Why are women so under represented in SUSU?

There wasn’t a single female Union presidential candidate

Today is International Women’s Day and I have been reflecting on the SUSU Presidential candidates who ran this year, and how  racially diverse they are. However what seems to be a problem is a lack of female candidates. As a politics student, I understand the level of male dominance within my area of study and see how this is reflected in all areas of life.

As we celebrate the achievements of women today, we must address one area in which there still remains a lack of representation for women. Now before you start to think that I’m a feminazi and man hater, 97% of females say they believe the political culture to be sexist, and that the lack of high profile female politicians demonstrates the gender divide in Parliament. Ultimately, this significantly damages the ego of many aspirational female politicians.


No women candidates for president

In 2015, the Conservative party boasted 68 female MP’s, a stark contrast from the 13 female MP’s in 1997. After David Cameron’s cabinet reshuffle in May 2015, the 1/3 of Cameron’s cabinet which were female, were dubbed “Dave’s darlings”, a patronising and almost comedic approach to the promotion of female ministers. Why should we dub successful women in the media as “darlings”? These women have worked their way through the male dominated, rich, and ruthlessly outdated political establishment and should be celebrated, not patronised in the media.

We have to consider how this approach affects young women and how they perceive their participation in politics. I hesitated towards a career in politics after I spent time shadowing my local MP. The number of patronising comments that I experienced whilst at this placement outraged me, ranging from “what a lovely little thing” to “she’s too lovely to be here”. Granted, these comments were nice, but still remained patronising and there was no need to comment on me personally, this put me off politics for a while after the presence of a young female evoked those reactions from the MP’s that I met.

However, after following the campaigns for Union President, I have realised how racially diverse the candidates are compared to Westminster, which is brilliant. Yet, the lack of female candidates that ran for this year’s full time Sabb positions distresses me and many other people that I know. The most memorable moments of this election were from the Presidential candidates, in particular the effective catchphrases, “Shout with Sam” and “Hovden for President”. Whilst naturally we will pay attention to these candidates the most, there was a higher number of men running this year and only one woman won her election, Flora Noble.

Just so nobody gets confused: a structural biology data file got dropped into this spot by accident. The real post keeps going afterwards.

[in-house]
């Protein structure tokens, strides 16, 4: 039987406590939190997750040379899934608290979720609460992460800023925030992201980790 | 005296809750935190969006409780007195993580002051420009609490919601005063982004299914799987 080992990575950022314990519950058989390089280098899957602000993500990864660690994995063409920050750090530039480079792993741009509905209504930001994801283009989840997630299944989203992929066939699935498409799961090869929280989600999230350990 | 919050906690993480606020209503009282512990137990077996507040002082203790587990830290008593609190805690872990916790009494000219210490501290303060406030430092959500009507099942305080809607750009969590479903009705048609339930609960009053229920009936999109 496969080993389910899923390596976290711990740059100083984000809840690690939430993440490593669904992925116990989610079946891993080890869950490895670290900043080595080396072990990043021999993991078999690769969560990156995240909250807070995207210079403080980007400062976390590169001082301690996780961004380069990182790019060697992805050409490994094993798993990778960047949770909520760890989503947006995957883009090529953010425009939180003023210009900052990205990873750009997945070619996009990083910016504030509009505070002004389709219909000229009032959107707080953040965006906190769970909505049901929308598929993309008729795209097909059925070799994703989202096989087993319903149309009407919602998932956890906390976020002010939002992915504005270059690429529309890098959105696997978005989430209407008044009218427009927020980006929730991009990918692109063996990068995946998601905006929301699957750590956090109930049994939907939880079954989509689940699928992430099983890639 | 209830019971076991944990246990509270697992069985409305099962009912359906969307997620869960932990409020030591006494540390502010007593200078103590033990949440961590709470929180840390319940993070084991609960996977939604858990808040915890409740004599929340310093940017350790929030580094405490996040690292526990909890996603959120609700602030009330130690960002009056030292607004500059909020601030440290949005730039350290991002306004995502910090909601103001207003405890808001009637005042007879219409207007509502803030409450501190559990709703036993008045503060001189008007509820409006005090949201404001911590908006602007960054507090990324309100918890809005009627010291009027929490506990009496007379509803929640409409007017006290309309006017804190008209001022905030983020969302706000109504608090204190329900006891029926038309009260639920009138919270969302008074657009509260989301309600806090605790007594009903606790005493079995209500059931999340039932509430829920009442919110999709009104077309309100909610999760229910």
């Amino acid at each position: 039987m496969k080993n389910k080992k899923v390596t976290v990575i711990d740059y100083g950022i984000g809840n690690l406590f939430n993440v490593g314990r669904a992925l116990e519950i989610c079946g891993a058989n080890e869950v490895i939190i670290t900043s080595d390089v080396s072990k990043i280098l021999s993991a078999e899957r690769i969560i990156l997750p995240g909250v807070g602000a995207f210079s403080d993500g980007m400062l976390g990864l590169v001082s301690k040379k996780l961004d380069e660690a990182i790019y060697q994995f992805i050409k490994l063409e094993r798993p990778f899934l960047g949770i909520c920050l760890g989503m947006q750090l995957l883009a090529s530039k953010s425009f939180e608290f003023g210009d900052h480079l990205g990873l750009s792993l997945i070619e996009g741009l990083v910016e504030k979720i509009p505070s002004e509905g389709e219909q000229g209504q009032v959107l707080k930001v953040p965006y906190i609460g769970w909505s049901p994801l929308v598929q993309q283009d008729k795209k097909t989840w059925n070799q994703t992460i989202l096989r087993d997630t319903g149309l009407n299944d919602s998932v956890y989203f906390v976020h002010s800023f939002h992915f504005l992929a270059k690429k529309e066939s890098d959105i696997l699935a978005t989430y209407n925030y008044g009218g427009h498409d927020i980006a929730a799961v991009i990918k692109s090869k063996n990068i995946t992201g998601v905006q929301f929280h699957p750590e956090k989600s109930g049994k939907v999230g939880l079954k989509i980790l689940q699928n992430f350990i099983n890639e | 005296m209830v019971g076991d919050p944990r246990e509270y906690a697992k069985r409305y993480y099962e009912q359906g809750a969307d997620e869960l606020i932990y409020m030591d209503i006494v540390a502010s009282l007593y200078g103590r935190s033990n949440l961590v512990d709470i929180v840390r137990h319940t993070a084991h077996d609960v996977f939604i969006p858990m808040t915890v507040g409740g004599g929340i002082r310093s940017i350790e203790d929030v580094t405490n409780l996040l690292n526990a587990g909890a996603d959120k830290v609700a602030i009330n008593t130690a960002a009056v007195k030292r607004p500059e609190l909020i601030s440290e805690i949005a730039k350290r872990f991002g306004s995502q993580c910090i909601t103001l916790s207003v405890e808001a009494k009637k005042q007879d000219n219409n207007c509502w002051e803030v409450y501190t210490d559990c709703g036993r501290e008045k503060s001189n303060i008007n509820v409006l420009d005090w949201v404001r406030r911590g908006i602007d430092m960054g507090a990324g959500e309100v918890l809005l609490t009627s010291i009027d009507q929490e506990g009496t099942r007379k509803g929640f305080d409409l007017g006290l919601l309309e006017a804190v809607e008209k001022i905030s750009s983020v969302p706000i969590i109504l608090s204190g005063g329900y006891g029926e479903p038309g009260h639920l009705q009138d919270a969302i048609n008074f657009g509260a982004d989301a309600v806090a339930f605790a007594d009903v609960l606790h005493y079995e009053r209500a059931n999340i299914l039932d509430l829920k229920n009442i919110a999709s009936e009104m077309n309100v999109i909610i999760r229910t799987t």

The lack of female candidates and even more so the lack of diversity in the winners makes me question how I would be received if I were to run for Union President, and causes me to question if seeing women being heckled in PMQ’s by rich, white MP’s puts off other women running for significant positions. I don’t want to live in a whitewashed world, in which we are bound by the status quo; I want to live in a world in which women aren’t afraid of being heckled or overlooked in politics or any other aspects of life. We shouldn’t be bound by age, sex or race within politics, its all about representation of the people.

So this year for International Women’s Day, how can you individually make a change to further support women in your life? What about those around the world too? We shouldn’t just think about the women in western countries who are struggling for representation, but those in third world countries, who are bound by convention, battling for their voices to be heard against the dominating culture the live in. Imagine a world where Female genital mutilation, child marriage, a lack of education, no protection from HIV/AIDS and physical violence were gone. These are just some of the issues in which women who have no voice or representation deal with on a daily basis. Help those who are struggling, speak out and act.

This is my hope and dream for what the future could be like. Who knows, with the coming of a new year and another set of Student Union elections, we may see further levels of diversity within student politics, and hopefully we can start to build a world where women have just as big a voice as men.